Sure, other people
did it, but I wasn’t a runner and it just didn’t seem like something I could
do. I had never run more than 2 or 3 miles at a time in my life, and 26.2
seemed a long way off. Even though it had an allure (my dad had run a couple
back in the day), I just didn’t think I’d be able to do it – I just wasn’t a
As we launch, WeAchieve is sharing stories of goals both made and missed. If you have a story to share, let us know and we’ll be glad to share your story!
Running as a hobby is something that people either “get,” or they don’t. For the first 22-odd years of my life, I didn’t get it. As we went through college, I had good friends who would head out for runs, and the best I could manage was a “what are you going on a run for? You are going to end up right back here in an hour, except all tired and sweaty!”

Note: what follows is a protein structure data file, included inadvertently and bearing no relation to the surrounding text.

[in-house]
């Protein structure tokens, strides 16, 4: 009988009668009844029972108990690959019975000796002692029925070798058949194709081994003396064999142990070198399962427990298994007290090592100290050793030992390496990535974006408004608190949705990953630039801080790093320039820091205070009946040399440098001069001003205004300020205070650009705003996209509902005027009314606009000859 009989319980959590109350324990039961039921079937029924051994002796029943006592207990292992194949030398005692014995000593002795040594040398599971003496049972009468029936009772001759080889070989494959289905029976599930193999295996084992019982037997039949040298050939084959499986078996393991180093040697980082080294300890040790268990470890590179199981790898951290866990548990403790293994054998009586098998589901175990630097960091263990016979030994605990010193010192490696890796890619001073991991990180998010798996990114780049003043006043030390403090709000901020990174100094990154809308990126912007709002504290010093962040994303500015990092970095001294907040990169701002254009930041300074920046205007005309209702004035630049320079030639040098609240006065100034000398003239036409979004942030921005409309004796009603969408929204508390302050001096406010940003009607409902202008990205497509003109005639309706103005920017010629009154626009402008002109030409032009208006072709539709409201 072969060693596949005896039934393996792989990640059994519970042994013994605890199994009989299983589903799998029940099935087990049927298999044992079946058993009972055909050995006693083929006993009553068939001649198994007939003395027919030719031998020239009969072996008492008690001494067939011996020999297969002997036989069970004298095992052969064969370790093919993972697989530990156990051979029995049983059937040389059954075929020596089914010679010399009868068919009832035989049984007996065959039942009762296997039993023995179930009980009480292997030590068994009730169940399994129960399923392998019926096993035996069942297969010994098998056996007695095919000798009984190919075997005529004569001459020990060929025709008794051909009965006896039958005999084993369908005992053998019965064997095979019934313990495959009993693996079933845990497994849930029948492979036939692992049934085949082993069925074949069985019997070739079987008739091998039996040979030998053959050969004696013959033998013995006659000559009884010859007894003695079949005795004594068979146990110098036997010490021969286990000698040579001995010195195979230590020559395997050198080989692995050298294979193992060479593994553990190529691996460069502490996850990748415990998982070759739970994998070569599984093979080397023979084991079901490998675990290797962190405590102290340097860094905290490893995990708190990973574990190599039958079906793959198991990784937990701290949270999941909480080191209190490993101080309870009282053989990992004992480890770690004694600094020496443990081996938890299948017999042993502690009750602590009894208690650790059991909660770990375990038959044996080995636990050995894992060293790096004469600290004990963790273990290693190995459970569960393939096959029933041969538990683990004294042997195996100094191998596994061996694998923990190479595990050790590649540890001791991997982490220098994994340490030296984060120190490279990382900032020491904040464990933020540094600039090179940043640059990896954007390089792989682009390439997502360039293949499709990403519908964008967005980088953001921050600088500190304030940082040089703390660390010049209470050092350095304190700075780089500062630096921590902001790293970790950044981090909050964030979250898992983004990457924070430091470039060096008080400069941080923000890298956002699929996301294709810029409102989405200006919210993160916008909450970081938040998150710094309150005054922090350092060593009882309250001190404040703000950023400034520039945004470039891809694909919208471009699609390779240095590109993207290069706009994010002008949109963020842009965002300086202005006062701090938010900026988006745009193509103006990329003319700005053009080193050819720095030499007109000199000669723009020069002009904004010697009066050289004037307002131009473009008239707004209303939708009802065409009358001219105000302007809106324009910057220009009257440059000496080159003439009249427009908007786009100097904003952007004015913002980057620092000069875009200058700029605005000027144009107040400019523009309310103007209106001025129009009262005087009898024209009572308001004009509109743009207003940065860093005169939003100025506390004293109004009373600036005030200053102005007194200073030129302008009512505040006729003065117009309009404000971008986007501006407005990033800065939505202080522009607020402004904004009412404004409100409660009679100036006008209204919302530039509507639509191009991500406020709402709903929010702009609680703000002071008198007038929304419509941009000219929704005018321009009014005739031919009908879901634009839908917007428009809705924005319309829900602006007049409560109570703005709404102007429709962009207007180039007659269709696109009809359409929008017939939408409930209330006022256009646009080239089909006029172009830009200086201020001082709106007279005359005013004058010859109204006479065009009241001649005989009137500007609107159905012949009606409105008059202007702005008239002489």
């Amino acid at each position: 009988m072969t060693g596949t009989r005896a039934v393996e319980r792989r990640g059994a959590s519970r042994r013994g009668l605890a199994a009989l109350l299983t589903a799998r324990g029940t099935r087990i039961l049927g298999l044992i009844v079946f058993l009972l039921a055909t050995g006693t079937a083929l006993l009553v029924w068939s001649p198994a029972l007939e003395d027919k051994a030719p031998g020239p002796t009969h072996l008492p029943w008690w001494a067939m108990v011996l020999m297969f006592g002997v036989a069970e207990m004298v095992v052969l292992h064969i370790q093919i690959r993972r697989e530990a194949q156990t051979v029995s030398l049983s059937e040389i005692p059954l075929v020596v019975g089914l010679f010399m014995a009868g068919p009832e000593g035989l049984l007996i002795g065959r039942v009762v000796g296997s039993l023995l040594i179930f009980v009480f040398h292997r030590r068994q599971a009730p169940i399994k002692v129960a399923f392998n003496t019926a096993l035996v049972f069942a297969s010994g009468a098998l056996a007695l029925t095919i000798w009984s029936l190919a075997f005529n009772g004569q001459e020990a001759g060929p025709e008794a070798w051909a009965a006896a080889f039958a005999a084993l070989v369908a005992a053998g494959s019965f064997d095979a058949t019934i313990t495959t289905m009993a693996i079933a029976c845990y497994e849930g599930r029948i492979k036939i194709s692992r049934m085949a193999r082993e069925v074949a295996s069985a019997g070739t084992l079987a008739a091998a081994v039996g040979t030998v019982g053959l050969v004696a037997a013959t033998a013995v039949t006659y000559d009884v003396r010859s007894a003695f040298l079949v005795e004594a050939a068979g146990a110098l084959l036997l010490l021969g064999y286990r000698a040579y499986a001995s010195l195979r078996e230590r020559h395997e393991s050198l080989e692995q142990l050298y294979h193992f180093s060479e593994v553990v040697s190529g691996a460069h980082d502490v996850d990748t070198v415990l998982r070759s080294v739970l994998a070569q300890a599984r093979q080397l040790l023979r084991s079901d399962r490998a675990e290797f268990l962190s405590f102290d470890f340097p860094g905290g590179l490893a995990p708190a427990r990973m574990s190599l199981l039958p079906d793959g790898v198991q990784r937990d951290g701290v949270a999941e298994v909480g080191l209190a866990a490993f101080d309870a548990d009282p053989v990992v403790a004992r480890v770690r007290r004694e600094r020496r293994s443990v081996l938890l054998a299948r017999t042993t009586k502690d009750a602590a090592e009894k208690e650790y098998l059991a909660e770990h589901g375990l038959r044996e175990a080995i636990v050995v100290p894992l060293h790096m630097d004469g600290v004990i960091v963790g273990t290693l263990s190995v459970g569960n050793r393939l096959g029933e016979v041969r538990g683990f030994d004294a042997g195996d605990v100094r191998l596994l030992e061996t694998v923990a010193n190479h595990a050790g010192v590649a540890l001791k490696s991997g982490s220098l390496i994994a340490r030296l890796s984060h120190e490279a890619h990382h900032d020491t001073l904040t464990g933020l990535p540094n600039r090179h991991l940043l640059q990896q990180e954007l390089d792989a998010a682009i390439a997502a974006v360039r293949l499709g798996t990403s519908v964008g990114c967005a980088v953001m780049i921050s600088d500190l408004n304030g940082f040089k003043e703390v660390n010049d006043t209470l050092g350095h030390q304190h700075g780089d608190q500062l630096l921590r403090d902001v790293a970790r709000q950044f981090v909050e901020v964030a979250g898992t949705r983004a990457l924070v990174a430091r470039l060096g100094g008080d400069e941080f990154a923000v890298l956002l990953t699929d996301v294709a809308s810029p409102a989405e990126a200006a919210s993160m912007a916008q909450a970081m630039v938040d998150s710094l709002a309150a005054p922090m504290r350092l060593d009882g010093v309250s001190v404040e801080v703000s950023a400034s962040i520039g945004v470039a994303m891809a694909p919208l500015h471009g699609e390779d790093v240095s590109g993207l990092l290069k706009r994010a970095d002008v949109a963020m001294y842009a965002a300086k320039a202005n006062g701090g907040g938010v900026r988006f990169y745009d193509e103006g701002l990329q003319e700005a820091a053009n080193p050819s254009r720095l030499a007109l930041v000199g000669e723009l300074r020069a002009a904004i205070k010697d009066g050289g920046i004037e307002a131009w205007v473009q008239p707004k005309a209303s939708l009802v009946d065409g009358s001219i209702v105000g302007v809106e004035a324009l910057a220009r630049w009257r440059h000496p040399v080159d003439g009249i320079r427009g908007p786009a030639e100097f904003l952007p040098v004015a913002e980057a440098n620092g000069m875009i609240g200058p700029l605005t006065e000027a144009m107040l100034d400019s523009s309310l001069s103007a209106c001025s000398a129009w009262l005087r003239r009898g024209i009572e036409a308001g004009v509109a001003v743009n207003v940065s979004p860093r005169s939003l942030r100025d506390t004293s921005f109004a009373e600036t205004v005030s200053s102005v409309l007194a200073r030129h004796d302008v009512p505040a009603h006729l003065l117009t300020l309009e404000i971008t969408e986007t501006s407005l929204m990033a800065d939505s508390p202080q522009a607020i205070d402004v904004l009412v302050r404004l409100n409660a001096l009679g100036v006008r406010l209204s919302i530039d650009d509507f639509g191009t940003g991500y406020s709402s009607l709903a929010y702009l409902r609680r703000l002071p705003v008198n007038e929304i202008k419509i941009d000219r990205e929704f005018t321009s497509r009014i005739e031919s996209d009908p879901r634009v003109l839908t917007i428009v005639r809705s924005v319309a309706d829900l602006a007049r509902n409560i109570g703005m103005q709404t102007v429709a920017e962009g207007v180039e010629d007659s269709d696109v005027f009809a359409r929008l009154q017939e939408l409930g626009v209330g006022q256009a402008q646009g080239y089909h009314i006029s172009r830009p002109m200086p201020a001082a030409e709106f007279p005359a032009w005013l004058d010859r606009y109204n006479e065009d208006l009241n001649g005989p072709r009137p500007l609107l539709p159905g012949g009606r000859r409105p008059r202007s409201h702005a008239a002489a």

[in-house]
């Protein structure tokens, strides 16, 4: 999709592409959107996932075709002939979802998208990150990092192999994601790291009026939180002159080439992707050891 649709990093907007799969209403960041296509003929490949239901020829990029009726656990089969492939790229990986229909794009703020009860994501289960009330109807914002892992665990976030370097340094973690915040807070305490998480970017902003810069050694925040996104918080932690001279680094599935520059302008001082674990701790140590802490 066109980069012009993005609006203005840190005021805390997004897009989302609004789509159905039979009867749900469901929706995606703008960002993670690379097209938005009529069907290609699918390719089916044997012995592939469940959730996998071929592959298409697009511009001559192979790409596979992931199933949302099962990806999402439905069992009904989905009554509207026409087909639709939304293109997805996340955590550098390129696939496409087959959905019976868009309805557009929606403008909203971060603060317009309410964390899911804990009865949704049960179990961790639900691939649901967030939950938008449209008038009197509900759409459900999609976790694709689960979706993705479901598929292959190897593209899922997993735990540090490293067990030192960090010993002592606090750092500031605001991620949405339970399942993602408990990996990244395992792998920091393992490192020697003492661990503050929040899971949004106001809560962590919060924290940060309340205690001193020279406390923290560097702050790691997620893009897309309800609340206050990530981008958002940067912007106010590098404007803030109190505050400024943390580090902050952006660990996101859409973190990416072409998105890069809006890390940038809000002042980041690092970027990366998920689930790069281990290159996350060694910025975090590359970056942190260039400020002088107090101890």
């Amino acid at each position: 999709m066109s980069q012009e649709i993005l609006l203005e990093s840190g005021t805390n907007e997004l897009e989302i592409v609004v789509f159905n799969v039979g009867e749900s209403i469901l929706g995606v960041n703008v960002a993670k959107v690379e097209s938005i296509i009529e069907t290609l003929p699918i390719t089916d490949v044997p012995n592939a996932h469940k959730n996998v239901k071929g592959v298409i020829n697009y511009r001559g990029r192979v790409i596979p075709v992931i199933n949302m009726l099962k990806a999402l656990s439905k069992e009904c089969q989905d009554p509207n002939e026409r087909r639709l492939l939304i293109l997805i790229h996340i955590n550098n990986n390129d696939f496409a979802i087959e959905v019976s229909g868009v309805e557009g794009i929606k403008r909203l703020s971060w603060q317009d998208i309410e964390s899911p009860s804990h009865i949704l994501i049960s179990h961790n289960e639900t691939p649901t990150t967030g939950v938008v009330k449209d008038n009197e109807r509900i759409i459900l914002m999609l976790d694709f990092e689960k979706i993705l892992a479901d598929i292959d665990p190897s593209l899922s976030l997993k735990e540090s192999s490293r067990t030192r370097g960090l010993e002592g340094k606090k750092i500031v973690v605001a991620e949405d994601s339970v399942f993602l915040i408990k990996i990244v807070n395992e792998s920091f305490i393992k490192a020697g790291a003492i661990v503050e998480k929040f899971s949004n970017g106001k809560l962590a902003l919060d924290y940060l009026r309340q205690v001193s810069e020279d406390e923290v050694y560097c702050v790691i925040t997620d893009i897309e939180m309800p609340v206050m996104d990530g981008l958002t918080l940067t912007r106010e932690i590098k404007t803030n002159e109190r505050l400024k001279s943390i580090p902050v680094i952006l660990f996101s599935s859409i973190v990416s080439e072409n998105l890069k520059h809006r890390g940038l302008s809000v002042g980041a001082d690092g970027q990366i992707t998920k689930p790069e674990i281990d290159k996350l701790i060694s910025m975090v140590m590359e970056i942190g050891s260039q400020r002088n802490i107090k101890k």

Of course, this isn’t a story of not running. My running story begins when I was going on a trip with two friends. Prior to that, the two of them discussed my odds of taking up running, and I was given a 5% chance by one, and a 0% chance by the other. This was fair: I hadn’t run more than a couple miles in at least three years, and often balked at having to walk to the other side of campus. But social validation is a powerful motivator, and thus a running story was born.
It was the winter of 2009, and Pennsylvania was COLD. Perhaps the first step is the hardest — I geared up and stepped out the door, wondering what I was doing. “Trying to run” was an apt description, as I ran for a bit then was forced to walk time and again. Records indicate that I ran 2.5 miles in 24:29, but that definitely included many pauses to catch my breath. But I went out six of the next seven days, determined to give this a shot and prove my friends wrong.